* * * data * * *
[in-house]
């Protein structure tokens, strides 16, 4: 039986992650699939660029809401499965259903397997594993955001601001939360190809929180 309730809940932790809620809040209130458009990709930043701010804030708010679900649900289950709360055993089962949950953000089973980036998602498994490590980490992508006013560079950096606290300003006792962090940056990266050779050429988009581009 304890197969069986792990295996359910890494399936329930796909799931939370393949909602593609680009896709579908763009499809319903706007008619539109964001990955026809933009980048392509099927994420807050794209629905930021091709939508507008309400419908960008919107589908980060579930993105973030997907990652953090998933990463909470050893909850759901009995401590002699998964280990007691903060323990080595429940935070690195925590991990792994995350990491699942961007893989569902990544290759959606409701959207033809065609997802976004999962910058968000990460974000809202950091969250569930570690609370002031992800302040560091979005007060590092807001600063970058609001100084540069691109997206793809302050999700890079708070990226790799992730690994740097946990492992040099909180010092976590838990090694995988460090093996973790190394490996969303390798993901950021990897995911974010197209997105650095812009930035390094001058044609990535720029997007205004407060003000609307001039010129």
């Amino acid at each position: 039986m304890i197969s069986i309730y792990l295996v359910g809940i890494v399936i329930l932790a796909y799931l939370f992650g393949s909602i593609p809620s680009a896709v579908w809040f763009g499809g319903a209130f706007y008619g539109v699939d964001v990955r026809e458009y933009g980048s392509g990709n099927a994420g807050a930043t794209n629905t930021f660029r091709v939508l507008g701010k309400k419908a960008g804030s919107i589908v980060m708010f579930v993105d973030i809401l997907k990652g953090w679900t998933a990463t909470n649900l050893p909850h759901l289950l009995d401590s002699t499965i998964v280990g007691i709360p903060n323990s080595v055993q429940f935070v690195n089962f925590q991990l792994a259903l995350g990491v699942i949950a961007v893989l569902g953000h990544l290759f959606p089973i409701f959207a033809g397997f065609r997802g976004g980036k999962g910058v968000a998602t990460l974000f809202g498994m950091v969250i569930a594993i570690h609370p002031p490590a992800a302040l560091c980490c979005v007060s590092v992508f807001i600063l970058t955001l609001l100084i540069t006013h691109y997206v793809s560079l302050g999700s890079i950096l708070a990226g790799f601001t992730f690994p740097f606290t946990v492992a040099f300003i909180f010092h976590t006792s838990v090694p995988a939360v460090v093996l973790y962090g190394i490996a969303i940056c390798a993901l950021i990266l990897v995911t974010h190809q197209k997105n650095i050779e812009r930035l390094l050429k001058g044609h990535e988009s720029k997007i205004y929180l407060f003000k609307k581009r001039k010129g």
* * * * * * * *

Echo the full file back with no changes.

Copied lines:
[in-house]
């Protein structure tokens, strides 16, 4: 039986992650699939660029809401499965259903397997594993955001601001939360190809929180 309730809940932790809620809040209130458009990709930043701010804030708010679900649900289950709360055993089962949950953000089973980036998602498994490590980490992508006013560079950096606290300003006792962090940056990266050779050429988009581009 304890197969069986792990295996359910890494399936329930796909799931939370393949909602593609680009896709579908763009499809319903706007008619539109964001990955026809933009980048392509099927994420807050794209629905930021091709939508507008309400419908960008919107589908980060579930993105973030997907990652953090998933990463909470050893909850759901009995401590002699998964280990007691903060323990080595429940935070690195925590991990792994995350990491699942961007893989569902990544290759959606409701959207033809065609997802976004999962910058968000990460974000809202950091969250569930570690609370002031992800302040560091979005007060590092807001600063970058609001100084540069691109997206793809302050999700890079708070990226790799992730690994740097946990492992040099909180010092976590838990090694995988460090093996973790190394490996969303390798993901950021990897995911974010197209997105650095812009930035390094001058044609990535720029997007205004407060003000609307001039010129």
């Amino acid at each position: 039986m304890i197969s069986i309730y792990l295996v359910g809940i890494v399936i329930l932790a796909y799931l939370f992650g393949s909602i593609p809620s680009a896709v579908w809040f763009g499809g319903a209130f706007y008619g539109v699939d964001v990955r026809e458009y933009g980048s392509g990709n099927a994420g807050a930043t794209n629905t930021f660029r091709v939508l507008g701010k309400k419908a960008g804030s919107i589908v980060m708010f579930v993105d973030i809401l997907k990652g953090w679900t998933a990463t909470n649900l050893p909850h759901l289950l009995d401590s002699t499965i998964v280990g007691i709360p903060n323990s080595v055993q429940f935070v690195n089962f925590q991990l792994a259903l995350g990491v699942i949950a961007v893989l569902g953000h990544l290759f959606p089973i409701f959207a033809g397997f065609r997802g976004g980036k999962g910058v968000a998602t990460l974000f809202g498994m950091v969250i569930a594993i570690h609370p002031p490590a992800a302040l560091c980490c979005v007060s590092v992508f807001i600063l970058t955001l609001l100084i540069t006013h691109y997206v793809s560079l302050g999700s890079i950096l708070a990226g790799f601001t992730f690994p740097f606290t946990v492992a040099f300003i909180f010092h976590t006792s838990v090694p995988a939360v460090v093996l973790y962090g190394i490996a969303i940056c390798a993901l950021i990266l990897v995911t974010h190809q197209k997105n650095i050779e812009r930035l390094l050429k001058g044609h990535e988009s720029k997007i205004y929180l407060f003000k609307k581009r001039k010129g």